The question is, what is the sensible thing for you
to do? There are two aspects to this – one is a social
one. Generally, they always said “one man – one
woman” in order to stabilize society. In parts of the
world where they said “one man – several women,”
they had to rule with a stronger hand to keep society
stable. I will not go further into this.
The other aspect is, all substances in existence
have memory. Modern science says this, and in the
yogic system, we have always known this: the five
elements – water, air, earth and so on – have a strong
sense of memory. If I go to any place that is of some
significance on an energy level, I do not ask people
about it – I just place my hands on a rock. By being
with it, I will know the whole story of the place.
Like the rings of a tree tell you the ecological history
of the place, rocks have an even better memory.
Generally, the denser the substance, the better its
ability to retain memory, and inanimate substances
have better memory than animate life. Today’s
technology is proving it – your computer has better
memory than you. The human mind is not for
memory – it is for perception. The inanimate cannot
perceive – it can only remember. Deities and other
consecrated objects have been created because they
are powerful forms of memory.
Your body still actively remembers what happened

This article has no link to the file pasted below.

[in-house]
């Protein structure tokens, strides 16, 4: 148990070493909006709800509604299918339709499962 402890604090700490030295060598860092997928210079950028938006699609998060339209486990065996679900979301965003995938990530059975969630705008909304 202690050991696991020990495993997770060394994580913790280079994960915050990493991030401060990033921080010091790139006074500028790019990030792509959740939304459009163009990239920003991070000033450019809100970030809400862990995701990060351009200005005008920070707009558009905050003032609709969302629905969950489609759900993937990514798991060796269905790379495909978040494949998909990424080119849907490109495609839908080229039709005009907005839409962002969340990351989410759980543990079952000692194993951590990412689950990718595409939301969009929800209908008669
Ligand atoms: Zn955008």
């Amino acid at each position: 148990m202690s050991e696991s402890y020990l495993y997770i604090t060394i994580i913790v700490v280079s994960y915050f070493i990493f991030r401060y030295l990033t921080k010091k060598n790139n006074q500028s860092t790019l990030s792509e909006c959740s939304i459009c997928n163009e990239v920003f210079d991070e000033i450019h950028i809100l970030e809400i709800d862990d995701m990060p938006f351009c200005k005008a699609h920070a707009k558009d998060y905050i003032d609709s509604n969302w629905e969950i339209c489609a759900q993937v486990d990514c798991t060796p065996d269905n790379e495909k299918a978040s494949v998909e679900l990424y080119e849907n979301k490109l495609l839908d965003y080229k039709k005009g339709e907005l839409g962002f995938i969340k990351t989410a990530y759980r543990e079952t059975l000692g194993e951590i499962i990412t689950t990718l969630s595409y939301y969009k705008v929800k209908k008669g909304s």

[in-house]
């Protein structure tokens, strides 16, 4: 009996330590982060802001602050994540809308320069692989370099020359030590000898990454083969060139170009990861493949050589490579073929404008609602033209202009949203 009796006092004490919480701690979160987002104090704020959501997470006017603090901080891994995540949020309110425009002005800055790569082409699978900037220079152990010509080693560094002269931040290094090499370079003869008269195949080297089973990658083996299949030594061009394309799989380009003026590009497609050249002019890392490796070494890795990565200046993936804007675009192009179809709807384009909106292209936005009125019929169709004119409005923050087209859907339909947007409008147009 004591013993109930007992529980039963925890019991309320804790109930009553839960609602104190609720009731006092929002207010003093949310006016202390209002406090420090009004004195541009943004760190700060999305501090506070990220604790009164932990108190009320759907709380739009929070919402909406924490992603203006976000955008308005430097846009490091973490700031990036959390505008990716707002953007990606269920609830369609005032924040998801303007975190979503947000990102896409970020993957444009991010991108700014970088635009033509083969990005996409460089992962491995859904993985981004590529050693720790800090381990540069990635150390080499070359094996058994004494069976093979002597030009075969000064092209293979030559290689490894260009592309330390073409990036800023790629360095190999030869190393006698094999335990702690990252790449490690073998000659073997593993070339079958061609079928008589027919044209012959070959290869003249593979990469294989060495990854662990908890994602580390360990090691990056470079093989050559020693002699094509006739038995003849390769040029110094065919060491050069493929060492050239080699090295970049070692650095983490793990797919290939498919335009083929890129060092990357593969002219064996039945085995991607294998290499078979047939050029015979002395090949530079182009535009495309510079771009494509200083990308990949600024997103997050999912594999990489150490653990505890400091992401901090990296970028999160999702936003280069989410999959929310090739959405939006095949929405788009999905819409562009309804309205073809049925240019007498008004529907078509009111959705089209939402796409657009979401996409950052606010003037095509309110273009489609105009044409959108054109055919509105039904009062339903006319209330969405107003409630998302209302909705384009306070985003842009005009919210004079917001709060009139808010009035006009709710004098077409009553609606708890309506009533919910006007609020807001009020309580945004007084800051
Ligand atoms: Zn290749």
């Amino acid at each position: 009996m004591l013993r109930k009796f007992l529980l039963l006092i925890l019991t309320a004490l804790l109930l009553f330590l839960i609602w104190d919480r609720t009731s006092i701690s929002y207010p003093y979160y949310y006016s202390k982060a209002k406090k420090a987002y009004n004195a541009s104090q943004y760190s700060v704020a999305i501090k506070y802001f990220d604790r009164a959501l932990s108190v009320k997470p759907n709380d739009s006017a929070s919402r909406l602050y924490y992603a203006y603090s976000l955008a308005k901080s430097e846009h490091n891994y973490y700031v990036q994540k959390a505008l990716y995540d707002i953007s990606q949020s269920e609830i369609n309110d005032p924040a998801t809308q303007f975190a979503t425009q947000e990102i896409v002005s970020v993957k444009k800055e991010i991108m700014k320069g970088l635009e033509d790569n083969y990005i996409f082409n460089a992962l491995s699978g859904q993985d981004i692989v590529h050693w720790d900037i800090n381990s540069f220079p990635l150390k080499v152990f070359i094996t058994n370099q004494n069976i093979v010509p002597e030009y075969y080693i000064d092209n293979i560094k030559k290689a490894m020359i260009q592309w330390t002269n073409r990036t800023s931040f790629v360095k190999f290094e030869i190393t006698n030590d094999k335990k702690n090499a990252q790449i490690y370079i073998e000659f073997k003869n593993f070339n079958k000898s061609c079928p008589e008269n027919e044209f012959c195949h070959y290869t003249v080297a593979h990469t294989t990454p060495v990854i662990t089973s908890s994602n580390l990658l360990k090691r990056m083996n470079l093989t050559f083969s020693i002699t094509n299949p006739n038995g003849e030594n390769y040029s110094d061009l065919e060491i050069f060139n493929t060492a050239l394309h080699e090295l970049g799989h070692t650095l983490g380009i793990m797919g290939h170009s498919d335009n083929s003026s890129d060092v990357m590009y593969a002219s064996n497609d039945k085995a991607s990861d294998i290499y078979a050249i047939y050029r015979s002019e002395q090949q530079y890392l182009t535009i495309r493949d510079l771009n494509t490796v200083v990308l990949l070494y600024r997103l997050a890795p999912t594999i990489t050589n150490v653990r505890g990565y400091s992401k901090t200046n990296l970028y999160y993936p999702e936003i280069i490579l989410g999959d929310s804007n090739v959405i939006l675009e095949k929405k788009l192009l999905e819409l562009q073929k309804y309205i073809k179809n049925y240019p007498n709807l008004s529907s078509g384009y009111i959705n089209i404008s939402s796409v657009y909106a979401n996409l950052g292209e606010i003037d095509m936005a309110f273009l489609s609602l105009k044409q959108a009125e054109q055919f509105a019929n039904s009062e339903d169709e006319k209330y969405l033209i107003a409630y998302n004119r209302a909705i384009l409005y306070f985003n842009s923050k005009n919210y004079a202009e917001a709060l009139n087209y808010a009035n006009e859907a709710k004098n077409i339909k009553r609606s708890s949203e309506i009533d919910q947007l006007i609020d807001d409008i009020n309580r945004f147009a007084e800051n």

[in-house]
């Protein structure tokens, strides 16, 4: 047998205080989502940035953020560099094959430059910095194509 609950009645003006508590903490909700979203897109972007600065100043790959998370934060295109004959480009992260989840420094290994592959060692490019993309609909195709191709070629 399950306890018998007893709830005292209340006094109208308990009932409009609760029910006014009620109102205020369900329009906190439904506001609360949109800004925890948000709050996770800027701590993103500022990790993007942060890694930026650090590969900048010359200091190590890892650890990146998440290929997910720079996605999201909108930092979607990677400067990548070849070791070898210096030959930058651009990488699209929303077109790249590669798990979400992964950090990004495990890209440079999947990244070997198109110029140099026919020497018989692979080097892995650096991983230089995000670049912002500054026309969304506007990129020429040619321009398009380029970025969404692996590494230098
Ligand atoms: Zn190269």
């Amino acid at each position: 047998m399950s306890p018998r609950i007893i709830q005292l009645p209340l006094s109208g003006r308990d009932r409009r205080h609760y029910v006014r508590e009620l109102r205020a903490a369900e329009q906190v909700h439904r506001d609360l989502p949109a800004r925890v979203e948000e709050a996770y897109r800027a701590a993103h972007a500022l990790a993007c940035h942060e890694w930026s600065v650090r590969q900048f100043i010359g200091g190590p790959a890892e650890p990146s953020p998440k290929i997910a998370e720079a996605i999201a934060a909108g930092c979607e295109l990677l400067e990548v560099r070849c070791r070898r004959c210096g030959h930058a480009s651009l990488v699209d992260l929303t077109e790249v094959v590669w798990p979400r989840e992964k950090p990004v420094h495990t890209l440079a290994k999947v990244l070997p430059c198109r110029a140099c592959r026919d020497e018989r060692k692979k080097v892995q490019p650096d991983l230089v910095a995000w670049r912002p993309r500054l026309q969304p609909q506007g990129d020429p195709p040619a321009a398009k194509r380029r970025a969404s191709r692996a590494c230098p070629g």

a million years ago. Genetics is just memory. This
physical memory is called runanu bandha. It is
your memory that binds you to things around you.
Suppose you went home and you forgot who your
father and mother are, what would you do? It is not
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the blood; it is not the love – it is the memory that
tells you this person is your mother or father. It is
only memory that breeds relationship and bondage.
If you lose your memory, anyone will look like an
absolute stranger to you.
Your mind’s memory is miniscule compared to
your body’s memory. If you just touch something
or somebody once, the mind might forget, but in
the body, it is registered forever. This is why we say
in the ashram, unless you are in a certain mode, do
not physically contact everybody. There are people
who exchange hugs all the time. When people have
sex with each other, the mind may forget it, but
the body will never forget. If you get a divorce, no
matter how much you hate your spouse – still you
will go through pain, because the physical memory
can never be lost.
Even if you just hold somebody’s hand intimately
enough for a certain period of time, this will never
be forgotten, because your palms and your soles
are very effective receptors. Whenever you see
somebody you do not want to get involved and
entangled with, just do “Namaskar,” because when
you bring your two hands together (or you bring
your big toes together), it stops the body from
soaking in memory.
The idea is to keep the physical memory to the
minimum because otherwise, taking you to a
different level of experience becomes difficult.
Those who have indulged excessively in pleasure
have a certain grin on their face that is of a leery
superiority, but there is no joy in them. It takes a lot
of work to get rid of that, because physical memory
entangles you in a way that your mind cannot even
figure out. Therefore, it is very important that you
learn to be conscious about what you expose your
In India, there was a time when you could only
enter a Shiva temple naked. Only after the British
came into the country and started banning all these
things, we have become very prudish. The idea of
going naked to the temple was to take the memory
of the Divine into the body. You take a dip and then
lie down on the floor with wet body so that it soaks